Marking a victory for campaign for gender equality in places of worship, a group of women activists on Tuesday entered the sanctum sanctorum of Haji Ali dargah in Mumbai and offered prayers.
The entry by members of Bharatiya Muslim Mahila Andolan into the mausoleum came more than a month after the Haji Ali Dargah Trust told the Supreme Court it will allow women inside the inner sanctum of the shrine. Women devotees' entry into it was banned a few years ago.
"Around 400 women from BMMA today went to the dargah. We also offered a chaadar (shawl) there and paid our respects to the saint," Zakia Soman, co-founder of BMMA, said.
She said the trustees were very courteous and did not resist their entry into the sanctum sanctorum of the dargah, one of the famous landmarks of Mumbai.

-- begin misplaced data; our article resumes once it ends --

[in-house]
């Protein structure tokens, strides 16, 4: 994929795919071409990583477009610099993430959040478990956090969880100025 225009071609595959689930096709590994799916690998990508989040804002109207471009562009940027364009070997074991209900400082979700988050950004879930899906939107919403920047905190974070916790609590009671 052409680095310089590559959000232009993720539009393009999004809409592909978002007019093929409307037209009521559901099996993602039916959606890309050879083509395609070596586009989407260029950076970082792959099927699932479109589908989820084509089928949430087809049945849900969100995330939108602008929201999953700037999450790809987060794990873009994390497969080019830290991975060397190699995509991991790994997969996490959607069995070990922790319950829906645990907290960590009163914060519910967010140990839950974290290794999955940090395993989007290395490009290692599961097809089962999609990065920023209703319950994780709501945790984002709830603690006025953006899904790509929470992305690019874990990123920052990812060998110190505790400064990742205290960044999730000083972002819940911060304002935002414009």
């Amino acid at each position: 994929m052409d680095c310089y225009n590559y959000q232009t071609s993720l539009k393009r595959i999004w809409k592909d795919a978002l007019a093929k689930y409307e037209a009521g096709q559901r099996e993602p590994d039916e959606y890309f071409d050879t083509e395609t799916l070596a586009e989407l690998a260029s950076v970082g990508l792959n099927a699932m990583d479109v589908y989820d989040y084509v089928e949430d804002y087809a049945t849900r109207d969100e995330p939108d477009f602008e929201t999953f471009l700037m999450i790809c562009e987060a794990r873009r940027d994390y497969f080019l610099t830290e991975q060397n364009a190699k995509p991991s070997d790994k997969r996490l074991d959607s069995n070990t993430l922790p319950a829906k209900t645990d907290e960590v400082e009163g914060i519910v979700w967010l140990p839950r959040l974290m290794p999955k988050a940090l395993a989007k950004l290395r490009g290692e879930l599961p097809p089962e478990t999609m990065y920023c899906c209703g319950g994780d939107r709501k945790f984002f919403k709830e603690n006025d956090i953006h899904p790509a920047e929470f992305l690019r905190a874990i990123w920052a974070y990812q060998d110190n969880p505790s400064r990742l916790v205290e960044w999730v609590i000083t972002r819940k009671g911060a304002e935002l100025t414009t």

"On the contrary, they offered us tea and spoke to us for some time. Their welcoming stand towards women is a great moral victory for us," she said.
The Bombay High Court had in August lifted the ban on women from entering the inner area of the dargah, saying it contravenes Articles 14, 15 and 25 (dealing with fundamental rights) of the Constitution.
BMMA, an NGO, was one of the petitioners which had challenged the ban, imposed by the Haji Ali Trust in 2012, in the high court. The 2012 ban was based on the trust's notion that it is a "grievous sin" to let women into the inner area.
In early October, the trust moved the Supreme Court challenging the HC order. However in late October, the trust climbed down from its earlier stand and told the Apex court it will grant access to women in the prohibited area.
The dargah, said to date back 600 years, is a popular religious place located on an island off South Mumbai. It houses a mosque and the tomb of Muslim saint Sayed Peer Haji Ali Shah Bukhari and is visited by people of all faiths.
Women's rights activist Trupti Desai had led a well-publicised campaign seeking equal access to female devotees in places of worship, including the dargah.
After the HC order in August, she offered prayers at the shrine, but did not enter its core area.
Photographs: Sahil Salvi